Nuria Tabernero, 58, spent decades toiling as a seamstress, with minimal reading skills. At age 52 she quit working and went to school, even dabbling in mathematics. It was the best thing she ever did, she says. These days she's writing a short novel. Still, she remembers those initial jitters.
"How could I tell them how little I knew?" she recalls thinking.
"But in a matter of days I saw I wasn't the only one," Tabernero said. "Most of the people from my day are like this. There are some who were luckier than we were, but back then Spain worked this way."
Tabernero's contribution to the GAMA library is a collection of cherished anecdotes about her grandmother. In one, Granny tells of an all-night wake at which the deceased let out a gasp of trapped air, frightening two mourners so badly they got wedged in the doorway as they made a mad dash for safety.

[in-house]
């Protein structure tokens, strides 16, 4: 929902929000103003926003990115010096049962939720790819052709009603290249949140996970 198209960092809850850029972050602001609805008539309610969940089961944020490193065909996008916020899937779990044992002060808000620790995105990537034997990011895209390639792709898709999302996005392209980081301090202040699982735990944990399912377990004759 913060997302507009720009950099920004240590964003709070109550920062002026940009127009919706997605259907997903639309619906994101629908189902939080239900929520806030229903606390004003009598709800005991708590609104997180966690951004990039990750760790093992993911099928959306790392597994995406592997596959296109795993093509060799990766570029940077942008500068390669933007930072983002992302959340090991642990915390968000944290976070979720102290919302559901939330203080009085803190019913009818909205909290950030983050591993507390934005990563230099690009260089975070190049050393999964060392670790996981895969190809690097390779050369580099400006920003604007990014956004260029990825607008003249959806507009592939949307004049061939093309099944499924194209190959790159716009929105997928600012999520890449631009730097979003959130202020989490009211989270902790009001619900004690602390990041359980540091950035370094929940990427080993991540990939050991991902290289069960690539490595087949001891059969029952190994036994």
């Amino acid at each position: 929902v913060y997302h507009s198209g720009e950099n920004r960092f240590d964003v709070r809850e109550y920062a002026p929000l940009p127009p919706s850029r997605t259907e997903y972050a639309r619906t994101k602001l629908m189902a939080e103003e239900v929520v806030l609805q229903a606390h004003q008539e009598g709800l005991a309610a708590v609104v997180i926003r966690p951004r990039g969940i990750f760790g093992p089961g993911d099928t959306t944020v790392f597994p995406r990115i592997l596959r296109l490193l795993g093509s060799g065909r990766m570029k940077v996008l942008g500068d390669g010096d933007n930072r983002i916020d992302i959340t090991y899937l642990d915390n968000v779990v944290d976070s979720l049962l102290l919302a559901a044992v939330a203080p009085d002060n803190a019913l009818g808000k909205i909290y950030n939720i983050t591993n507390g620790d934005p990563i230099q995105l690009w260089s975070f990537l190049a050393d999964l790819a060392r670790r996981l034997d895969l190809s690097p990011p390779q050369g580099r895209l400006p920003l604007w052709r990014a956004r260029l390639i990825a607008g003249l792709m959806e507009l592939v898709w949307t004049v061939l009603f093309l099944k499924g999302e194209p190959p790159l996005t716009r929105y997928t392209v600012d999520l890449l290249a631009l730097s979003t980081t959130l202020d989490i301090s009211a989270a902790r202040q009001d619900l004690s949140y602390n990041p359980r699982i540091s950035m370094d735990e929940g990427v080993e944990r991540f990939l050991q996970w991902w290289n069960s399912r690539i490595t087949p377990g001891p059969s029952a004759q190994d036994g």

In the introduction to her passages, Tabernero describes the sheer joy she derives from being able to read and write. "I feel like a baby when it discovers it can grab things with its little hands," she says.
Not all the writing is light. Many women describe hard lives in poor, sun-scorched rural regions of southern Spain such as Andalusia and Extremadura and being forced to emigrate all the way across the country to industrial powerhouse Barcelona in the 1950s with their husbands seeking work. Some sound homesick.
Then there is the pain and silence of twilight years spent alone. Another graduate, Carmen Salamanca, published a set of poems with GAMA in 1998 when she was 80 years old. Most are about widowhood and how much she misses her husband. In "Solitude" she writes: